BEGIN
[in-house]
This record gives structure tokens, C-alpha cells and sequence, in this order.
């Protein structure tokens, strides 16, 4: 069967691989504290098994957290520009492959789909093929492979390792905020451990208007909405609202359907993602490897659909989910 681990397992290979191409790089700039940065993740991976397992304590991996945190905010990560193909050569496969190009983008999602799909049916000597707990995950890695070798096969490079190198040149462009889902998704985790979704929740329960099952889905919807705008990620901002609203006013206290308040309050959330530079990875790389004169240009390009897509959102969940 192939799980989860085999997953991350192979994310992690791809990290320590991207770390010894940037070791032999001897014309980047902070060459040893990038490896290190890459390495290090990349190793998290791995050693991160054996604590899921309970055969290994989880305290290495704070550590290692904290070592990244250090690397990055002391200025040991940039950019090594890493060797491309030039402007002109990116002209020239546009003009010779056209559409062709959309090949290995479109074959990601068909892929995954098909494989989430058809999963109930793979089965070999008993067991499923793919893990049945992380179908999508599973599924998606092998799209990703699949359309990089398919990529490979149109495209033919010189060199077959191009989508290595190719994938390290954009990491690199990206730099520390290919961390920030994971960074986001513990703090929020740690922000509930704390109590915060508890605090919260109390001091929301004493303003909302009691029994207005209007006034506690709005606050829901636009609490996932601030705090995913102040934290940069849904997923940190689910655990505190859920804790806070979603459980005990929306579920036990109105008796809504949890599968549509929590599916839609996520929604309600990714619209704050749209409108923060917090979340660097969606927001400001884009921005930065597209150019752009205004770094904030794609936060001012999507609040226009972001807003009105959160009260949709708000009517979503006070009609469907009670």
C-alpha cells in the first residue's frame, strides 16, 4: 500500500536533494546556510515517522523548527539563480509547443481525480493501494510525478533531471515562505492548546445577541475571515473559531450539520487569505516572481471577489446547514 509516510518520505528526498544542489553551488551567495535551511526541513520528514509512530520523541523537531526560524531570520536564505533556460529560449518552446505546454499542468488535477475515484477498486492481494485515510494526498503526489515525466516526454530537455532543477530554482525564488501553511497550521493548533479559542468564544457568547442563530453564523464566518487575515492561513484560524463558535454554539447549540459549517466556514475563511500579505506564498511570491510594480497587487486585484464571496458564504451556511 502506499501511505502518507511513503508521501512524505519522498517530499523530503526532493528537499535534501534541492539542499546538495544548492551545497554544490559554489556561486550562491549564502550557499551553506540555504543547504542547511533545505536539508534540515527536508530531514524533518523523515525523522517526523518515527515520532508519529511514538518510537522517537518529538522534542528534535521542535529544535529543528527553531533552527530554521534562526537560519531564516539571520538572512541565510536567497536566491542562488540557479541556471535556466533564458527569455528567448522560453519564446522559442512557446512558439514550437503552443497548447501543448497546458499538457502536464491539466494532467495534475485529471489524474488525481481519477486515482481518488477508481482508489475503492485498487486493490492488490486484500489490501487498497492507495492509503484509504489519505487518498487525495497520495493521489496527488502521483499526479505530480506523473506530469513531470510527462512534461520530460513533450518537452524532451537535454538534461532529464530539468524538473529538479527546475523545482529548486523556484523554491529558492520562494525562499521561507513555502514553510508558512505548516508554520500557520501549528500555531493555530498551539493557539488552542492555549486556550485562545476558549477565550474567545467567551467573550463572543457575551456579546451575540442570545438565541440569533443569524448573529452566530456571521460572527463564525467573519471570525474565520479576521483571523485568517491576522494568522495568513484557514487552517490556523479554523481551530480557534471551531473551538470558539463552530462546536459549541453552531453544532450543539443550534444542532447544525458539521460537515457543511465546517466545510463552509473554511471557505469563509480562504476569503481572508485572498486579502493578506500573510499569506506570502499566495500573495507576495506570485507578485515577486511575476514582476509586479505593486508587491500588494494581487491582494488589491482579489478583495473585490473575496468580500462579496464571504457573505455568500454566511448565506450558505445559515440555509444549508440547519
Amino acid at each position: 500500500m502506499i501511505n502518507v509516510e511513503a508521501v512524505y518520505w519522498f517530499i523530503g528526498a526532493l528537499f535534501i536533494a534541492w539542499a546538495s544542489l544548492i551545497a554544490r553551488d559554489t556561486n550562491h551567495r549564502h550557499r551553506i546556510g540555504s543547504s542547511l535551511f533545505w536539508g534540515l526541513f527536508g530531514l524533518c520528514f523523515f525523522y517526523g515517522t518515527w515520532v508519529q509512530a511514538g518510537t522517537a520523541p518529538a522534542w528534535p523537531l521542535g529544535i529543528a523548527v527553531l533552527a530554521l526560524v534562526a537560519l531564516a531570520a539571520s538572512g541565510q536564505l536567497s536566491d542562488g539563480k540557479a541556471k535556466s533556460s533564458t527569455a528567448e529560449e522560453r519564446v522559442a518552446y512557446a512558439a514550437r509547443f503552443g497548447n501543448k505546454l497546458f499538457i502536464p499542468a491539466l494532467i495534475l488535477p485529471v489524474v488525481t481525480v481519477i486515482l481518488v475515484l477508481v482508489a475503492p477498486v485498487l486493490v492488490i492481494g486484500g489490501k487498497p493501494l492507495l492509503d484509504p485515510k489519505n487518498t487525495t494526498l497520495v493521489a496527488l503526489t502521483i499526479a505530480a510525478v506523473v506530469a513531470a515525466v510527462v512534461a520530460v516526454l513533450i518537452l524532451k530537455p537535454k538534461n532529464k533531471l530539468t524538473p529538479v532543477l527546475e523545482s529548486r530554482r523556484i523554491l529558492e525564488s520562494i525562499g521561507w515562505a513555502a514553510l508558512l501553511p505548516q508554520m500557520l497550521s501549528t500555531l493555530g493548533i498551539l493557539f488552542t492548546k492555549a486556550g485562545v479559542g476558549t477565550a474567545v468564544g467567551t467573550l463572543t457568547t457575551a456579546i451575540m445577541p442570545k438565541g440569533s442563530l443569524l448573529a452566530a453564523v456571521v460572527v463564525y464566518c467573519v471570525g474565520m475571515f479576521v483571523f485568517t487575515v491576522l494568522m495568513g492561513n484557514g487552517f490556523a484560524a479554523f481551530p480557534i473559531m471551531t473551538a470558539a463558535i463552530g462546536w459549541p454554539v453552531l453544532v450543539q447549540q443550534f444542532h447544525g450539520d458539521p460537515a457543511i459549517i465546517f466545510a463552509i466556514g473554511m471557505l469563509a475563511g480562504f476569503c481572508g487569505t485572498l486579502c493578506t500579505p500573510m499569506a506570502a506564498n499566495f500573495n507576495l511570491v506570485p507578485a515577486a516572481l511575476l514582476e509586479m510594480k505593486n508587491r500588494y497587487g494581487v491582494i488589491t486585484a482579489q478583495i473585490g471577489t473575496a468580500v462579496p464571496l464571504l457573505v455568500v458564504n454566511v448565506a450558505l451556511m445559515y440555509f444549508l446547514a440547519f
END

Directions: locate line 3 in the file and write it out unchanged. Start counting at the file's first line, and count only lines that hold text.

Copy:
């Protein structure tokens, strides 16, 4: 069967691989504290098994957290520009492959789909093929492979390792905020451990208007909405609202359907993602490897659909989910 681990397992290979191409790089700039940065993740991976397992304590991996945190905010990560193909050569496969190009983008999602799909049916000597707990995950890695070798096969490079190198040149462009889902998704985790979704929740329960099952889905919807705008990620901002609203006013206290308040309050959330530079990875790389004169240009390009897509959102969940 192939799980989860085999997953991350192979994310992690791809990290320590991207770390010894940037070791032999001897014309980047902070060459040893990038490896290190890459390495290090990349190793998290791995050693991160054996604590899921309970055969290994989880305290290495704070550590290692904290070592990244250090690397990055002391200025040991940039950019090594890493060797491309030039402007002109990116002209020239546009003009010779056209559409062709959309090949290995479109074959990601068909892929995954098909494989989430058809999963109930793979089965070999008993067991499923793919893990049945992380179908999508599973599924998606092998799209990703699949359309990089398919990529490979149109495209033919010189060199077959191009989508290595190719994938390290954009990491690199990206730099520390290919961390920030994971960074986001513990703090929020740690922000509930704390109590915060508890605090919260109390001091929301004493303003909302009691029994207005209007006034506690709005606050829901636009609490996932601030705090995913102040934290940069849904997923940190689910655990505190859920804790806070979603459980005990929306579920036990109105008796809504949890599968549509929590599916839609996520929604309600990714619209704050749209409108923060917090979340660097969606927001400001884009921005930065597209150019752009205004770094904030794609936060001012999507609040226009972001807003009105959160009260949709708000009517979503006070009609469907009670």